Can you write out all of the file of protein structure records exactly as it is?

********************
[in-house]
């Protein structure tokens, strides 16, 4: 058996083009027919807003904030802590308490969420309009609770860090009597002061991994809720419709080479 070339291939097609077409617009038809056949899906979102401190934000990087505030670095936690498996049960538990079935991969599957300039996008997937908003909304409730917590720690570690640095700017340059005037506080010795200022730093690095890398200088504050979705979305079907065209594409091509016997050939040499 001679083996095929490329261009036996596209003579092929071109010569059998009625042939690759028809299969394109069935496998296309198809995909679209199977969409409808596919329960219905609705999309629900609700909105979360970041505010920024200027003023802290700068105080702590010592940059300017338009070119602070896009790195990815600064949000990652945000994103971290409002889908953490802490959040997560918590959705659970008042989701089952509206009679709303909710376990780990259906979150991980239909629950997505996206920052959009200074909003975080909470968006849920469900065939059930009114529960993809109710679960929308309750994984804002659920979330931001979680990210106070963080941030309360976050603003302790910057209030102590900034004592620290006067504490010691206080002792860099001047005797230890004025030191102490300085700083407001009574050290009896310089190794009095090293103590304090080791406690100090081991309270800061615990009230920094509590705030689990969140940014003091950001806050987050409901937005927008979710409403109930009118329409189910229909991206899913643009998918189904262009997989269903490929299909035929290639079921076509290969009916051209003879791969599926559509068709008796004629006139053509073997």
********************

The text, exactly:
[in-house]
């Protein structure tokens, strides 16, 4: 058996083009027919807003904030802590308490969420309009609770860090009597002061991994809720419709080479 070339291939097609077409617009038809056949899906979102401190934000990087505030670095936690498996049960538990079935991969599957300039996008997937908003909304409730917590720690570690640095700017340059005037506080010795200022730093690095890398200088504050979705979305079907065209594409091509016997050939040499 001679083996095929490329261009036996596209003579092929071109010569059998009625042939690759028809299969394109069935496998296309198809995909679209199977969409409808596919329960219905609705999309629900609700909105979360970041505010920024200027003023802290700068105080702590010592940059300017338009070119602070896009790195990815600064949000990652945000994103971290409002889908953490802490959040997560918590959705659970008042989701089952509206009679709303909710376990780990259906979150991980239909629950997505996206920052959009200074909003975080909470968006849920469900065939059930009114529960993809109710679960929308309750994984804002659920979330931001979680990210106070963080941030309360976050603003302790910057209030102590900034004592620290006067504490010691206080002792860099001047005797230890004025030191102490300085700083407001009574050290009896310089190794009095090293103590304090080791406690100090081991309270800061615990009230920094509590705030689990969140940014003091950001806050987050409901937005927008979710409403109930009118329409189910229909991206899913643009998918189904262009997989269903490929299909035929290639079921076509290969009916051209003879791969599926559509068709008796004629006139053509073997």